If your dog ate a pistachio shell, you may need to call your vet right away. It depends on your dog’s symptoms and how many pistachio shells they’ve ingested.
Sharp pieces of a cracked pistachio shell can cut your dog’s GI tract, poses a choking hazard, and could be poisonous. On the other hand, Pistachios are a great source of protein and healthy fats for us humans, but for dogs, too much of this same fat could spell big trouble.
Here, we will discuss when you should be worried and when you simply need to wait for the digested pistachio shells to pass.
Can Dogs Eat Pistachio Shell?
Dogs love to eat anything they can find that is edible. It is one of your dog’s most basic instincts – to sniff everything for the purpose of determining if it is food, another animal, or danger. But, when it comes to pistachio nuts and shells, what smells like a tasty snack could lead to a terrible injury. Both the pistachio nut and the pistachio shell can be unhealthy or dangerous for dogs. So, what about a bowl of pistachios without the shell? Will this hurt your dog if he eats it?
The answer is possibly yes. While the shell may not be present as a choking or cutting accident, pistachios have a very high fat content. According to the ASPCA, the high fat content that is found in not only nuts like pistachios, but also nuts like pecans and macadamia can cause diarrhea and/or vomiting in dogs. When a dog eats a large amount of pistachios, it can be toxic (more about pistachio poisoning later). But, even in smaller quantities, the extreme levels of fat in pistachios can make a dog sick.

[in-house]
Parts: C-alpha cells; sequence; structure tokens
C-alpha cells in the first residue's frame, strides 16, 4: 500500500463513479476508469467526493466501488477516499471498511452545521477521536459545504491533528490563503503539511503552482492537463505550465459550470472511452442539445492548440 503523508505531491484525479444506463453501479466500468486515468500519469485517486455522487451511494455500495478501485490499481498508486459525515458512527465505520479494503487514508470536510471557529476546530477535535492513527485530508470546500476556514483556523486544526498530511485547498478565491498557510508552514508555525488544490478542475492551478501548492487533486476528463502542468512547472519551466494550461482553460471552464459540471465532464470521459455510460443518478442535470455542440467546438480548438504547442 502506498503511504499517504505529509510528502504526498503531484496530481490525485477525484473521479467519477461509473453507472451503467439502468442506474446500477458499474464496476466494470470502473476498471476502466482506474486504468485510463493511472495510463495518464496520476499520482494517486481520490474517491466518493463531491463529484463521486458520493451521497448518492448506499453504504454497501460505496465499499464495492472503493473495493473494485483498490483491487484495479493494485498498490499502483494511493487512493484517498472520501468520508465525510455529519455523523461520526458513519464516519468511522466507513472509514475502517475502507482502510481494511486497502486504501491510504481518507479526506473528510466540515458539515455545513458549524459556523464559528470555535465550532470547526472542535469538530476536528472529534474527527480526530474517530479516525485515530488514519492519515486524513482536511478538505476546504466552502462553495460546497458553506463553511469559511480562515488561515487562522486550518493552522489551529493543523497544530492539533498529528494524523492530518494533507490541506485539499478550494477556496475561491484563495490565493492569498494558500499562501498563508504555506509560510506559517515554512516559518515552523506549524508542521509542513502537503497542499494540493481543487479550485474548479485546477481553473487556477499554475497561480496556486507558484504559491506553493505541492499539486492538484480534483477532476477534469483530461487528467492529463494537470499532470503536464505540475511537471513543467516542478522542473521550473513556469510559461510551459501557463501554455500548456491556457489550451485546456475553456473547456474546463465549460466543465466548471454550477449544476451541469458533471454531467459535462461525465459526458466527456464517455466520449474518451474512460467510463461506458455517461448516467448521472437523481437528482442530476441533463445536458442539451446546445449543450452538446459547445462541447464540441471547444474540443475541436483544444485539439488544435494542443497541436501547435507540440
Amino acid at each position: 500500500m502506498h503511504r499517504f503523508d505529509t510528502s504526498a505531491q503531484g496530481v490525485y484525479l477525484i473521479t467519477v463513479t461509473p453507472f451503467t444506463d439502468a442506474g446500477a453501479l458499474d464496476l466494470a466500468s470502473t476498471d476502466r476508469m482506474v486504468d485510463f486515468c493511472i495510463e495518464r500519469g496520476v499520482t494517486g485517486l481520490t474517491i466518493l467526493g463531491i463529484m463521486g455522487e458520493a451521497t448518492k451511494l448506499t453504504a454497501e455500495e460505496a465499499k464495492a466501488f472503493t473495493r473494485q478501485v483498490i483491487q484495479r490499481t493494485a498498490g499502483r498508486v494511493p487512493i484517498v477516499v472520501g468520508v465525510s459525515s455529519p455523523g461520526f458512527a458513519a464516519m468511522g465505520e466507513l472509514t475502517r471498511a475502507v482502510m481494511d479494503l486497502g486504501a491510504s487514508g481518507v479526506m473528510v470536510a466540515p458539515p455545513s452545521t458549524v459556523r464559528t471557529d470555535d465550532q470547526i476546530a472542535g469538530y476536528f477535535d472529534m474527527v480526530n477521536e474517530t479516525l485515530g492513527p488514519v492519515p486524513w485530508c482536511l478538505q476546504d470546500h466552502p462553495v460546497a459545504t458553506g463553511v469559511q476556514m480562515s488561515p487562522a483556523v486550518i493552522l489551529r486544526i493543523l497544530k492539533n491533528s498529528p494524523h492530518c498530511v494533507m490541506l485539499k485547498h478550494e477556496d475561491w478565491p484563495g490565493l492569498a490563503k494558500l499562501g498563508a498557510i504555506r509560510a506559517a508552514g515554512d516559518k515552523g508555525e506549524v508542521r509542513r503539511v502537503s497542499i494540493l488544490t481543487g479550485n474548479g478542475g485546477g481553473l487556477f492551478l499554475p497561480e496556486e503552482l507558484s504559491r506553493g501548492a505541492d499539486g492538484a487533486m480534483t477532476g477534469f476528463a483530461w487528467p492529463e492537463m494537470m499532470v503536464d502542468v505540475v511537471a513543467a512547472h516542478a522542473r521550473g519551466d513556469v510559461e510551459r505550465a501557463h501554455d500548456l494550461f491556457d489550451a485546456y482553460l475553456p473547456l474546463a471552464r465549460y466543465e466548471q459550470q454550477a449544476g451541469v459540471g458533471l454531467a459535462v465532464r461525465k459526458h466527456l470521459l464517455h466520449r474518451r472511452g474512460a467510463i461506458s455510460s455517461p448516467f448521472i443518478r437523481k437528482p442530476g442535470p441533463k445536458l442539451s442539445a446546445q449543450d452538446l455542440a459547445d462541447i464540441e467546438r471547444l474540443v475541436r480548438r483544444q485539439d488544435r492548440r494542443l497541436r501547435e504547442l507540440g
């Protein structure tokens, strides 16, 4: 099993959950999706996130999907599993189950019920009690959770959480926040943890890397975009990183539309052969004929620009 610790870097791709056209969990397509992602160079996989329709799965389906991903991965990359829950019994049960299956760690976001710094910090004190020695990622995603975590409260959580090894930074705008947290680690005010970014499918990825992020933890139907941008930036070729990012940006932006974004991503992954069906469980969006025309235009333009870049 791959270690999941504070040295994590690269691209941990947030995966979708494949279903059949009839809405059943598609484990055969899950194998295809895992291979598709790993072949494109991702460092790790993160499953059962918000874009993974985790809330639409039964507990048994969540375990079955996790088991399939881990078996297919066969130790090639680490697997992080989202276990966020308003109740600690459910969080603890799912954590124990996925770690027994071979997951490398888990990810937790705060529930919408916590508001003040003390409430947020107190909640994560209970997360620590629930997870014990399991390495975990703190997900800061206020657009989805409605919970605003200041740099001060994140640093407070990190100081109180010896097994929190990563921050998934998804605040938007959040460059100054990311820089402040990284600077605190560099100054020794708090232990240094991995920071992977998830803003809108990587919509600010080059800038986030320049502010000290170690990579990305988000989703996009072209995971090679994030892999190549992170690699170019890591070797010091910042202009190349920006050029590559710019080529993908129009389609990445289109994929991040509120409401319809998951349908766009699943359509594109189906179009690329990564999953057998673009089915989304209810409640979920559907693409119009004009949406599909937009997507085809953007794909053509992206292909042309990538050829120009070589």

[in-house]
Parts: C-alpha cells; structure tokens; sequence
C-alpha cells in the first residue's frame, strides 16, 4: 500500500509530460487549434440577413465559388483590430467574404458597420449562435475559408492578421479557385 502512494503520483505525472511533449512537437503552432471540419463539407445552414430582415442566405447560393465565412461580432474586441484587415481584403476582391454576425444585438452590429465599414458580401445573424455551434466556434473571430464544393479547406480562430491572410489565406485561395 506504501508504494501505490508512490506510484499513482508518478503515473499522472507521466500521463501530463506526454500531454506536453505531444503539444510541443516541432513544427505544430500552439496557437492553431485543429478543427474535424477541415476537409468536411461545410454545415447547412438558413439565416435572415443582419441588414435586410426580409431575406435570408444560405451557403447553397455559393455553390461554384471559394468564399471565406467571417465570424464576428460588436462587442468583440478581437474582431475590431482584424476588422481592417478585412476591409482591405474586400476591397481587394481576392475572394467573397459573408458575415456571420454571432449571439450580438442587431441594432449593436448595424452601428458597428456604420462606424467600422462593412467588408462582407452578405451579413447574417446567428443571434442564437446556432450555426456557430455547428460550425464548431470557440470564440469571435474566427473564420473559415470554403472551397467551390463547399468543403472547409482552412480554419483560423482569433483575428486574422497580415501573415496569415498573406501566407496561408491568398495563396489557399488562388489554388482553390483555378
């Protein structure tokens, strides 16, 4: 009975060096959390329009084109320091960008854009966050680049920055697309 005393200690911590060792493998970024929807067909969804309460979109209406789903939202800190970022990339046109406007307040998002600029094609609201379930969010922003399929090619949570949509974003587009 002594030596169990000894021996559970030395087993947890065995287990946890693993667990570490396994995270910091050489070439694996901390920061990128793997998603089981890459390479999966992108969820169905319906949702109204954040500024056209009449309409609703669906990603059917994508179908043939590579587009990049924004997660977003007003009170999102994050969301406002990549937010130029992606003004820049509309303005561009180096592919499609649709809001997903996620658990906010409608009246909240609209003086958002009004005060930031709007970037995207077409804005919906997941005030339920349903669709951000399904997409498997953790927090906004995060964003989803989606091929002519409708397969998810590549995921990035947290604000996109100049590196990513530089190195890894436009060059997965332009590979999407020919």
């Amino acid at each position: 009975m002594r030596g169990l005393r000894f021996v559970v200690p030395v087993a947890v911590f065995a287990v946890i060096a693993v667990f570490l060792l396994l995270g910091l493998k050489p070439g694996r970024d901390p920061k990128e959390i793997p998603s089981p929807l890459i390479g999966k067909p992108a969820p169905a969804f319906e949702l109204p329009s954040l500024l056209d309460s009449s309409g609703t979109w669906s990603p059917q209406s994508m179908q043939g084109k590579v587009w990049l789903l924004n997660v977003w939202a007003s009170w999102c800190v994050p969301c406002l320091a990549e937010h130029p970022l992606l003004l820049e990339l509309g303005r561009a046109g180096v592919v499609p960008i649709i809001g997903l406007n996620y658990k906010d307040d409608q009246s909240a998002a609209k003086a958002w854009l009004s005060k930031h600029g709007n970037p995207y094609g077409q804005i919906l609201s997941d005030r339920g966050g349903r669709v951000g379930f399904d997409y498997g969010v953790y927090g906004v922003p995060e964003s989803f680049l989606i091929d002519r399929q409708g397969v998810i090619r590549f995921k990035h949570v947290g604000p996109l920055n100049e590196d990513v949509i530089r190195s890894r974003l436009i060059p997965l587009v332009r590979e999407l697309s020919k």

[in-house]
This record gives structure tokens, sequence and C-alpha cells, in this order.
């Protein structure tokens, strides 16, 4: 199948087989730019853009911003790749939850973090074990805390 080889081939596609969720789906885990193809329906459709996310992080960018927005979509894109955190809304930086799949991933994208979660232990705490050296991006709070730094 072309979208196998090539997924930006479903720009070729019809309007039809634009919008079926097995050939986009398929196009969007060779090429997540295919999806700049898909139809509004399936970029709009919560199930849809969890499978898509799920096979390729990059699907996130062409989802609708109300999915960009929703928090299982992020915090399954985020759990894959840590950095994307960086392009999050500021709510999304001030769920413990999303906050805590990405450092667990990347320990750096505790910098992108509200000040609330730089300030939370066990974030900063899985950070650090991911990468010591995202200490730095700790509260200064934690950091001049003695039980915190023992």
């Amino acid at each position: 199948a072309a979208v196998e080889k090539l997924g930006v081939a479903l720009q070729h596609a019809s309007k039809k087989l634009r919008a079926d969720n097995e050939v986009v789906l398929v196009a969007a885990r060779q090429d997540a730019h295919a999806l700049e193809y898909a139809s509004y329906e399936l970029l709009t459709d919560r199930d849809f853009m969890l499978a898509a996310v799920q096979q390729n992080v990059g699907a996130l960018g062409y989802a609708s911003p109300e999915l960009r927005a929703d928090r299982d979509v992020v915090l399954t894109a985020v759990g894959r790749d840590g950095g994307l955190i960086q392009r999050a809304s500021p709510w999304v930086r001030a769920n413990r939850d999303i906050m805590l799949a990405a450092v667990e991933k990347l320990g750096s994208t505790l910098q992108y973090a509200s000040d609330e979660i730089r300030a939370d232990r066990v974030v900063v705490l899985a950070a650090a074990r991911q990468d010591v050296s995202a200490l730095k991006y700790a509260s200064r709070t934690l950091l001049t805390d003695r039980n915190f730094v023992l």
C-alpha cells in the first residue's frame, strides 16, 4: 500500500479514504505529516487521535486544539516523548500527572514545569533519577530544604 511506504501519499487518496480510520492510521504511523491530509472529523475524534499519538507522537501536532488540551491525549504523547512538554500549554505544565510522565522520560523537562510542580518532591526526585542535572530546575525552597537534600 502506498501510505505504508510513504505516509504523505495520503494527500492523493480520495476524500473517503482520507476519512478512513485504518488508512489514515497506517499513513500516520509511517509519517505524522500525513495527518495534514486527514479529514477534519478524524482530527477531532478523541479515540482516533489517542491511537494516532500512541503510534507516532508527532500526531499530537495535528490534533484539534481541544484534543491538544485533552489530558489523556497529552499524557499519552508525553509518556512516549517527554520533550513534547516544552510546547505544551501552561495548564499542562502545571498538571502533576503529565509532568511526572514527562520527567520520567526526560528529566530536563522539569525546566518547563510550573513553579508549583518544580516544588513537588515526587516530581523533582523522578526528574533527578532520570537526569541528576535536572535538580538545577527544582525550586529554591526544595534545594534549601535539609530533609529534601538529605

For this reason, no nuts – and especially pistachio nuts should be given to dogs in large quantities. If you’re looking for a healthy dog treat, apples, carrots, bananas, and watermelon without the seeds are better choices.
Another reason to not feed your dog packaged and salted pistachios are the salt content can be excessive. The large quantities of fat and salt found in pistachios may result in extreme thirst, dehydration, lethargy, vomiting, tremors, and diarrhea. If your dog does eat large portions of pistachios with salt, it can result in water retention and can lead to serious kidney issues.
Pistachio shells are a choking hazard for dogs
What if your dog is eating pistachio nuts that are in the shell? This would pose a whole other set of problems. If your dog swallows one or two pistachio nuts whole, there will likely be no problem. Similar to humans, the nuts will not be digested. The whole nut will simply pass through the GI tract and be eliminated. But, if your dog is chowing down on a bowl of pistachio nuts in the shell or is snatching the leftover shells from your pistachio snack, that could be a serious problem.
All nuts pose a choking hazard to dogs, and the small size and the extremely hard pistachio shell makes these nuts similar to a small marble. And consider, if your dog eats a large quantity of in-the-shell pistachio nuts, they can certainly get stuck in the airways and cause your dog to have difficulty breathing. If you notice your dog with a panicked look, chest heaving, making retching motions, or pawing at her mouth, she may be choking.
If your dog is choking on a pistachio shell, examine her mouth and pull her tongue forward to see if you can remove the foreign object. Also, you can attempt the canine Heimlich maneuver on your dog to dislodge the pistachio shell or nut from their throat.
Pistachio shells are too hard and too sharp
If the thought of your precious pooch choking on a pistachio shell is frightening, then you should also consider just how sharp and hard a pistachio shell can be. Some nut shells will crumble when broken. But, pistachio shells break into shards and slivers that when swallowed can cut or otherwise injury your pet’s internal tissue. When dogs eat, they can be voracious. That is, they do more swallowing than chewing. So, don’t expect your dog to completely chew pistachio shells. It is more likely they will enter the dog’s stomach as small slivers that are big enough to cut.